The construction company Carillion has won £470m of contracts at its Middle East joint venture thanks to the oil-fuelled building boom in the region.
The group is involved in a number of huge building projects, including Dubai Festival City – a new town which will be home to 25,000 people – and a mix of hotels, leisure and retail developments in Cairo.
Carillion has also signed agreements for up to a further £5.3bn of construction work through its Middle East joint venture business, Al Futtaim-Carillion. John McDonough, the chief executive, said he hoped to double the amount of work the company won in the region over the next five years.
Carillion, which also operates in Britain, Canada and the Caribbean, has an order book filled with projects worth £16bn. Yesterday, it posted a 12 per cent increase in revenues, to £1.9bn for the six months to 30 June. Its underlying pre-tax profit jumped by 28 per cent to £34.3m. The company's proposed interim dividend increased by 13 per cent to 3.5p.
Mr McDonough said: "The progress we are making in the Middle East represents a further major step towards delivering our objective of more than doubling revenue from this region over the next five years, through extending our existing operations in Dubai and Oman into new territories."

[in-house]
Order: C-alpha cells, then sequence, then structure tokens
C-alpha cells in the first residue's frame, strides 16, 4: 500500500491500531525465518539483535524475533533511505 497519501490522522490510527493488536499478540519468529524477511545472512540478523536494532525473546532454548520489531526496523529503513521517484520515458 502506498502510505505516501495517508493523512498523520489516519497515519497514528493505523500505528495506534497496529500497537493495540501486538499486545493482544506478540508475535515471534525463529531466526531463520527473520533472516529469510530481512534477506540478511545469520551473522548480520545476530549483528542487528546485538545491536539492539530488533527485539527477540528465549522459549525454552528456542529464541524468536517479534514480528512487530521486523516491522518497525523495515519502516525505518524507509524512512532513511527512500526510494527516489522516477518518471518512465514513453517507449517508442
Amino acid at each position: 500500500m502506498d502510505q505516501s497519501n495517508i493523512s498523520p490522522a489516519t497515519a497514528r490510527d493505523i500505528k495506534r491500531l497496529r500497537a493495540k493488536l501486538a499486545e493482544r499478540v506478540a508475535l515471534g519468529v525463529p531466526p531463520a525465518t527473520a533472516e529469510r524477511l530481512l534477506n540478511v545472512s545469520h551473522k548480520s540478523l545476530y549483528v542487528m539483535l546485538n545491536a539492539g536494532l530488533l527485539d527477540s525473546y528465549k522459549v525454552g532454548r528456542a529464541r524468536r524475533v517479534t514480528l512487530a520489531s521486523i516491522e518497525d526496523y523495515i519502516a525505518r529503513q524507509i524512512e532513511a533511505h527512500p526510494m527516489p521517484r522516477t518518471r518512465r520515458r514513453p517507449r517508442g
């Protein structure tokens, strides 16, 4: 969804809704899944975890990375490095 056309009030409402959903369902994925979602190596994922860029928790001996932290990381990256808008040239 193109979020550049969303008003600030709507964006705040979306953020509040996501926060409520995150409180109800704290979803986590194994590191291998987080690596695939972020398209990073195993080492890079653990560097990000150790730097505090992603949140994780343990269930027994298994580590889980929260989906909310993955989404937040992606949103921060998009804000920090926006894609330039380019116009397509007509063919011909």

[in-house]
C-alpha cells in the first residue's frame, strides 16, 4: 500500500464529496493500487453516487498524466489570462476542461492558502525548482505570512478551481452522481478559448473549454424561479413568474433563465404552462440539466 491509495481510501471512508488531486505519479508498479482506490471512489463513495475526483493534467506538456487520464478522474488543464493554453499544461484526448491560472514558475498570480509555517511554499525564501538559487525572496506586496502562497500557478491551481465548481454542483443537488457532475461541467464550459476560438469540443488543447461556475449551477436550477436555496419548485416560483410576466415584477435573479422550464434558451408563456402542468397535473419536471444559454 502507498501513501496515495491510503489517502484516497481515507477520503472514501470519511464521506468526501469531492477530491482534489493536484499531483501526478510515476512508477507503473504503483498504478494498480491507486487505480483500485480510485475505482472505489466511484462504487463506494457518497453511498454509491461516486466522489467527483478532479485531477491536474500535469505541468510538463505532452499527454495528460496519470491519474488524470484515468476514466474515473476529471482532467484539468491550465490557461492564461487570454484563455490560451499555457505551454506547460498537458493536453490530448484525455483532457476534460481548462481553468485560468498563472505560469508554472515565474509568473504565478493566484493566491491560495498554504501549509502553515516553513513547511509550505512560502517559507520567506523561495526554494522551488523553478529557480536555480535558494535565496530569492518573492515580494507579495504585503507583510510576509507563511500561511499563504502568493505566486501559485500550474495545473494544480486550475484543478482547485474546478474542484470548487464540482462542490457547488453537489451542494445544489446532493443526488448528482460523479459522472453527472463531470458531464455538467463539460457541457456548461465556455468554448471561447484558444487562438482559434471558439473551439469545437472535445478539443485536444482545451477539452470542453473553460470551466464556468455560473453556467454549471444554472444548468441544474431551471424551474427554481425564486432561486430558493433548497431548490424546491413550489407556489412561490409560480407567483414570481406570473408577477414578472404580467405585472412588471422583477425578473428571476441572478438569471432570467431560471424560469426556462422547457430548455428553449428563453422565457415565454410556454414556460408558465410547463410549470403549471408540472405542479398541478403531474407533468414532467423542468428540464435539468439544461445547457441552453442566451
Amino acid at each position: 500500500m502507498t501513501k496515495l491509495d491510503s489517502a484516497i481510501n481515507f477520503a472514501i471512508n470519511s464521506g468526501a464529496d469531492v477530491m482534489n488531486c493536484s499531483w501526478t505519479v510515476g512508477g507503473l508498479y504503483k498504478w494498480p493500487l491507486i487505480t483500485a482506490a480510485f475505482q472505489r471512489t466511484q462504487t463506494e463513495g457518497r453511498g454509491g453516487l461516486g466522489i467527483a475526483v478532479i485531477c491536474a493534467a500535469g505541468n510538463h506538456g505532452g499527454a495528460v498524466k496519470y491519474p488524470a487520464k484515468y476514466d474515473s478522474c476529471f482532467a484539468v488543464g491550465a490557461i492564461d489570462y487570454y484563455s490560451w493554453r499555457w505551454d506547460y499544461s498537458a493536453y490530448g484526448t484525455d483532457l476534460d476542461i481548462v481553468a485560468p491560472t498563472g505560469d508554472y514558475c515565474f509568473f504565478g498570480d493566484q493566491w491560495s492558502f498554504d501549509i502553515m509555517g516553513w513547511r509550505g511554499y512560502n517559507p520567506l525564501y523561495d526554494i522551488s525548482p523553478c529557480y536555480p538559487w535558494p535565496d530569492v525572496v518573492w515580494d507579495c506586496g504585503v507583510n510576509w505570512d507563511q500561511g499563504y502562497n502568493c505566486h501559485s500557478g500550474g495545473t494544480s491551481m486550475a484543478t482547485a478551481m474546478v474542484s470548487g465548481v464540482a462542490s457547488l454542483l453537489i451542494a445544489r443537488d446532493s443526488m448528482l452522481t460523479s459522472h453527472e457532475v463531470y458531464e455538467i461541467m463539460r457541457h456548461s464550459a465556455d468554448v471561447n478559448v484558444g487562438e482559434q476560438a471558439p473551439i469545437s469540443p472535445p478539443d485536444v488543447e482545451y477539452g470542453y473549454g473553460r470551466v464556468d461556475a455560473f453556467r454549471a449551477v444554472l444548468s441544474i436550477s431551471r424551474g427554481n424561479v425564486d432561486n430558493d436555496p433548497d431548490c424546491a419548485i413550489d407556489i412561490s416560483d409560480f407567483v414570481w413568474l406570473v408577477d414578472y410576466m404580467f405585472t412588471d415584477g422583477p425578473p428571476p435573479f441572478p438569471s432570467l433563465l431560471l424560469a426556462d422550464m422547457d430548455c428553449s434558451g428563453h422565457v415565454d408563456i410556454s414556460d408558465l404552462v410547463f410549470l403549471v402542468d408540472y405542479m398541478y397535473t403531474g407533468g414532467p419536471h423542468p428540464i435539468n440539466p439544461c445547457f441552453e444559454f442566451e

The value of construction projects announced by the member states of the Gulf Co-operation Council rose by 59 per cent to $143bn last year, according to law firm Trowers & Hamlins. The region's "real estate mega-projects" are driven partly by a desire to diversify the region's economies away from oil by creating financial services and tourism hubs, Trowers said. It believes there is a need to provide extra housing to deal with the region's unique demographics. In Saudi Arabia, 70 per cent of the population is aged under 30, and demand for new residential property is driving many of the kingdom's big projects.
Carillion also announced a refinancing of its corporate borrowing facilities, which have increased by £261m to £590m. This will be used to support the group's medium-term growth strategy. Its finance director, Richard Adams, said yesterday: "We are pleased to have negotiated new facilities, particularly in the current challenging conditions of the global debt markets."
Carillion, based in Wolverhampton, employs 50,000 staff worldwide and its projects range from defence, education and health to roads, rail and civil engineering.Reuse content